Major pipeline expansion needed in the US
Despite major accidents in the past year, U.S. oil companies must keep using the nation’s railroads to move crude to markets while they build a much more extensive pipeline network, an energy economics professor said Tuesday.There are several obstacles to pipeline expansion not the lest of which is the anti energy left which has the ridiculous belief that by blocking things like the Keystone XL they can reduce the amount of oil and gas used. That is certifiably not true and their efforts only empower despots like Putin. The pipeline projects will also produce a lot of construction jobs. Republicans should be talking to the unions about backing these projects.
Oil refineries on the East Coast have virtually no access to the light, sweet crude extracted in Texas’ surging oil fields because there are no pipelines to carry the oil there. It is generally too expensive to ship the crude from the Gulf Coast to buyers in the northeastern U.S. because of quirks in century-old laws, forcing refineries in New Jersey to buy oil from the Middle East and elsewhere, said Bernard Weinstein, associate director of the Maguire Energy Institute at Southern Methodist University.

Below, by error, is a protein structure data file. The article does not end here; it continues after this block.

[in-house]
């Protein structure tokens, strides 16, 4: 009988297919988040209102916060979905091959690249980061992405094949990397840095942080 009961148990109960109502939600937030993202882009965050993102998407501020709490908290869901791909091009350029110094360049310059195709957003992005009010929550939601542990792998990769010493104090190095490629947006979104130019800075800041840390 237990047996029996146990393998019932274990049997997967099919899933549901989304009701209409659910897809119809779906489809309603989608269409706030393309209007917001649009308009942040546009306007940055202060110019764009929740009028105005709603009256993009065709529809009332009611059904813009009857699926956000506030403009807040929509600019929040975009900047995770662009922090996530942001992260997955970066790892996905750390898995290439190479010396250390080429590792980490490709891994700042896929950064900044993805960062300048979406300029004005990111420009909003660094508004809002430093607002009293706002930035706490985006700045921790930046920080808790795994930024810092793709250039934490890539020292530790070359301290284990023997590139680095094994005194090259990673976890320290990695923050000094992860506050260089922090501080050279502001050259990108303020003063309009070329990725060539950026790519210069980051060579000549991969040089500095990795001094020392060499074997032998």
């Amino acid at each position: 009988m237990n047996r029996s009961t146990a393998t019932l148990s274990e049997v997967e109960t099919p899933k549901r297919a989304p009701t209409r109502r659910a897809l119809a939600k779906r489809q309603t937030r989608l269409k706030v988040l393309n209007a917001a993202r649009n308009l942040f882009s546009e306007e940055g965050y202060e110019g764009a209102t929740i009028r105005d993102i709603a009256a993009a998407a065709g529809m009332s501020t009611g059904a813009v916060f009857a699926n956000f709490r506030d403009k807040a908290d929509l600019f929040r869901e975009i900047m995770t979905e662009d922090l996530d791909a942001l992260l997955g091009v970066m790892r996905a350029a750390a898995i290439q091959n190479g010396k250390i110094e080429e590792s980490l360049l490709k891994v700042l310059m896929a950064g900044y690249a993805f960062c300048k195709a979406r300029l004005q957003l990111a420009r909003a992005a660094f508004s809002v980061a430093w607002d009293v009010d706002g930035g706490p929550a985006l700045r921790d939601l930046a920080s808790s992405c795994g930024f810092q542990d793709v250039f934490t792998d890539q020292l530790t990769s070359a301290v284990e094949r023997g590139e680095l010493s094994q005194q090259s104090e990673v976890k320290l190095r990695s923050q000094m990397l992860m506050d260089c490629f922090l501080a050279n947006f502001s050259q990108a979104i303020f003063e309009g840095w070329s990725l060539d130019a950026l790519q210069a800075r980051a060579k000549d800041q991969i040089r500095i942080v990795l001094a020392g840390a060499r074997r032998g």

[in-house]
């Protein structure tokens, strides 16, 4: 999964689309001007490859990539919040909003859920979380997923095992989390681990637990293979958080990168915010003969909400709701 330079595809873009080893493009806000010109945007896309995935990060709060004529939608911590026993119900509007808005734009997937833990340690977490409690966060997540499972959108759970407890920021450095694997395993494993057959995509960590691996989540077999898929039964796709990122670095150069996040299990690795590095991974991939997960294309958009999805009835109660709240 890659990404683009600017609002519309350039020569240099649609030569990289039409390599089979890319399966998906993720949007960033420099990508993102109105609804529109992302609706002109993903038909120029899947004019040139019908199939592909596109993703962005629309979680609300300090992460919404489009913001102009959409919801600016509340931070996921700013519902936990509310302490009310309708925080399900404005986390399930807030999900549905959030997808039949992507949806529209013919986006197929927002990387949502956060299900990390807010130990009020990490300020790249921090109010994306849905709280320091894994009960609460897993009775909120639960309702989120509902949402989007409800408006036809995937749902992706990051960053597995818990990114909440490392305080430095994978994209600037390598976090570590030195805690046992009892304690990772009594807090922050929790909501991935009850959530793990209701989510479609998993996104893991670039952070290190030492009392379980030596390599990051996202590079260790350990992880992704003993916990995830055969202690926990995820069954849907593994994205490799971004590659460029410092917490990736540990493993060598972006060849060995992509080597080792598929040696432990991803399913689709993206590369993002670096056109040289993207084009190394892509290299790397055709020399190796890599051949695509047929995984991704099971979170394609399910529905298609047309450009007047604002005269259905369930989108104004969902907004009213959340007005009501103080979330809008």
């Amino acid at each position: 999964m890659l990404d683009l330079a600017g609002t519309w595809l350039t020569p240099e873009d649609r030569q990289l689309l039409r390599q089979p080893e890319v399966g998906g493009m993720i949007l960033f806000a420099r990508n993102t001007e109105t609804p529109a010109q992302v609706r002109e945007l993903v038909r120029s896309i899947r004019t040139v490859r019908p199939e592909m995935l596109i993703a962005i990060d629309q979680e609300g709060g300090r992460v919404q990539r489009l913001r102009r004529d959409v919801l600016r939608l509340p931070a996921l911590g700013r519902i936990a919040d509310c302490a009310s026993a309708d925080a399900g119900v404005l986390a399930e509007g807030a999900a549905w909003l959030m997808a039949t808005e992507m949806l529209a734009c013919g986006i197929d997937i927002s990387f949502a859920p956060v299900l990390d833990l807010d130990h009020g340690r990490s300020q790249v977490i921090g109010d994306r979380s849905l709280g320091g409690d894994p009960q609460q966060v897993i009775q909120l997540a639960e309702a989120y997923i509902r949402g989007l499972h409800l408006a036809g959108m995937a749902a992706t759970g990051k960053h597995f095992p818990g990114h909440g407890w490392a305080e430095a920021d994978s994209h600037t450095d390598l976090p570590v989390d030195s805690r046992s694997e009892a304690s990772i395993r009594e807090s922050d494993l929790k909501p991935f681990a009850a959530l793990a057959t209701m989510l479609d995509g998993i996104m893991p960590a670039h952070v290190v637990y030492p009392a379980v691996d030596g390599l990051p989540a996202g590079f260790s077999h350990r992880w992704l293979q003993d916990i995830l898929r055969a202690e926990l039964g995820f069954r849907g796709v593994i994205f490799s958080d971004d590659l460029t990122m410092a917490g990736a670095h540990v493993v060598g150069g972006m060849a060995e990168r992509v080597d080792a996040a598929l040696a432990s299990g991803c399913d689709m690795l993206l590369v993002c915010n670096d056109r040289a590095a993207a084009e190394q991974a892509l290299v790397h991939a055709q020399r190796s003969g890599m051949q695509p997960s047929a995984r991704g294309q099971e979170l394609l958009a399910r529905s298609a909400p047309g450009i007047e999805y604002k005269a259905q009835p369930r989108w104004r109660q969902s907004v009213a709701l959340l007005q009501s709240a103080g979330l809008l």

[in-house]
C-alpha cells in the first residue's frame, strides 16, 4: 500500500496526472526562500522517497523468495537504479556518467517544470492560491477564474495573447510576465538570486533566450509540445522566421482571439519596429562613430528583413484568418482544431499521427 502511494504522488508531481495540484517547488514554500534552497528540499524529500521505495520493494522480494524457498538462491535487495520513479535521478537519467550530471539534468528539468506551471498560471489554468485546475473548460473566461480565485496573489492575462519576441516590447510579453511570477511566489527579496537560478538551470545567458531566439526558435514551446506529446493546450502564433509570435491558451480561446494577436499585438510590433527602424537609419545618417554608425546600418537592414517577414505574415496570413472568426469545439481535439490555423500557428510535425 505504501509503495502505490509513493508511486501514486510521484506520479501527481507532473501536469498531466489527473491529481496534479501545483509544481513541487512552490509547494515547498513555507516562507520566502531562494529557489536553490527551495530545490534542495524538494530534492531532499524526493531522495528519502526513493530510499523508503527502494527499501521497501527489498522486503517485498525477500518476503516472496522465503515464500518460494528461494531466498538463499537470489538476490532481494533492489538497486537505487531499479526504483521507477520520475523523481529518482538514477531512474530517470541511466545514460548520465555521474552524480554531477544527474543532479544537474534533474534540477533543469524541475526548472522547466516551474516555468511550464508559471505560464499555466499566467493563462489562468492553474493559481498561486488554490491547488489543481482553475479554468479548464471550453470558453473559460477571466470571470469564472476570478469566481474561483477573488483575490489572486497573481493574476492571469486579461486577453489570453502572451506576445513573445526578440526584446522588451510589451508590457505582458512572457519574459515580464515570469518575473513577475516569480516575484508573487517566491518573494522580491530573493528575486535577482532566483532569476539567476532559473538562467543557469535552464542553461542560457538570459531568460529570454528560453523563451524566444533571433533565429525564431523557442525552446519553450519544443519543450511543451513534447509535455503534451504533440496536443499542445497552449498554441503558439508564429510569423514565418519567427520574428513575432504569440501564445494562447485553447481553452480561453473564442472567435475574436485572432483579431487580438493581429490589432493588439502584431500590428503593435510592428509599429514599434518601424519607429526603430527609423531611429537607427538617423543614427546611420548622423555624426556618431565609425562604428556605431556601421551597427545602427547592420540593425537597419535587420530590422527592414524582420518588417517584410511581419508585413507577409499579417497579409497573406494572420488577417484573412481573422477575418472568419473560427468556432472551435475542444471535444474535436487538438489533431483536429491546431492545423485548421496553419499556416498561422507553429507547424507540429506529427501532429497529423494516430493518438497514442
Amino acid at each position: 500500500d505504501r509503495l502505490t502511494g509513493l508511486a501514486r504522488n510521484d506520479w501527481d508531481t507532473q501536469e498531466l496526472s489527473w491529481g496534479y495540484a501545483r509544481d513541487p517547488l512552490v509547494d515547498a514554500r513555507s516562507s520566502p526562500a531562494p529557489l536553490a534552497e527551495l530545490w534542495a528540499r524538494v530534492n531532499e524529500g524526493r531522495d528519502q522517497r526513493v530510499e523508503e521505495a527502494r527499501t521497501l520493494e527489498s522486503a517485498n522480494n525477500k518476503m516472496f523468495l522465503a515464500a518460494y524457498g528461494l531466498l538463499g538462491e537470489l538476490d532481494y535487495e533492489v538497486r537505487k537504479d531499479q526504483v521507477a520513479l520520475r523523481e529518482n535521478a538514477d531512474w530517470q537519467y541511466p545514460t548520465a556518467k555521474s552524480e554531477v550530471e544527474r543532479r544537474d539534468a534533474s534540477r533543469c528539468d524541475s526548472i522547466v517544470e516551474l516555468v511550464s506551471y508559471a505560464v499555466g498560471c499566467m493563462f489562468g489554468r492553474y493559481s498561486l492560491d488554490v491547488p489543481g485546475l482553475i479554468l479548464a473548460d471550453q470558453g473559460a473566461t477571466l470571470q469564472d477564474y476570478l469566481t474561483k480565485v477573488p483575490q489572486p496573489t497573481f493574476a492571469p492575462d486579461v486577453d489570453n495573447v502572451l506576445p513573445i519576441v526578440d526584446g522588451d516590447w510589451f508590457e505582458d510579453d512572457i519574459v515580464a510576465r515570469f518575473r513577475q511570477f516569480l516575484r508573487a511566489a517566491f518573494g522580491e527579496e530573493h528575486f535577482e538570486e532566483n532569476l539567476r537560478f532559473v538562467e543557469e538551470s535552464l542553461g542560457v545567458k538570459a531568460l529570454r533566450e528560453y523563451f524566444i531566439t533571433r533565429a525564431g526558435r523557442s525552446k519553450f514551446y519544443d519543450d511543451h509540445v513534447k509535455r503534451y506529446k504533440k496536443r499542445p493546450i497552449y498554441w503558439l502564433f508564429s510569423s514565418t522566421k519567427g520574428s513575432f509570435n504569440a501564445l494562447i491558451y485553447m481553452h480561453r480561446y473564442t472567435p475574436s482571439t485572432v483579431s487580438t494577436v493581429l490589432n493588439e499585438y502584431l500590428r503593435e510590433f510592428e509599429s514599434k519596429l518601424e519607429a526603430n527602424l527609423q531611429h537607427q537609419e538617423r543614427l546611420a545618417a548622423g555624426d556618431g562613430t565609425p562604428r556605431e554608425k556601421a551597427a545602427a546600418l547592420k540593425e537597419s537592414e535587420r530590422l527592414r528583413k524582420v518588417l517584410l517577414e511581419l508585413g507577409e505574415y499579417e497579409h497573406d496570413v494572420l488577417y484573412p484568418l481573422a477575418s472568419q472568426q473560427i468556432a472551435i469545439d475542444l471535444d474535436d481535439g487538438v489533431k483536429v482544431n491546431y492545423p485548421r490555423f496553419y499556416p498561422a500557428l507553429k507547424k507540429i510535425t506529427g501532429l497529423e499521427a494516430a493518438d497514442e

“This is a serious logistical challenge,” Weinstein said in a panel opening the 10th annual Pipeline Opportunities Conference at the George R. Brown Convention Center in downtown Houston. “We need all the infrastructure that we can rally.”
Energy storage and transportation companies have made progress in their multibillion-dollar bid to build pipelines between U.S. shale plays that became active in the past five years and domestic markets. But they’re still decades away from fixing infrastructure gaps like the one between Texas oil fields and New Jersey refineries.
While the oil industry waits for the Obama Administration’s decision on the controversial northern segment of the Keystone XL pipeline, billionaire Harold Hamm’s $300 million Pony Express pipeline and other infrastructure projects are expected to connect gushing oil wells in North Dakota to the major U.S. pipeline hub in Cushing, Okla.
But more expensive and more dangerous crude-by-rail shipments are expected to remain the primary mode of transportation out of the Bakken Shale for at least another two years, Weinstein said.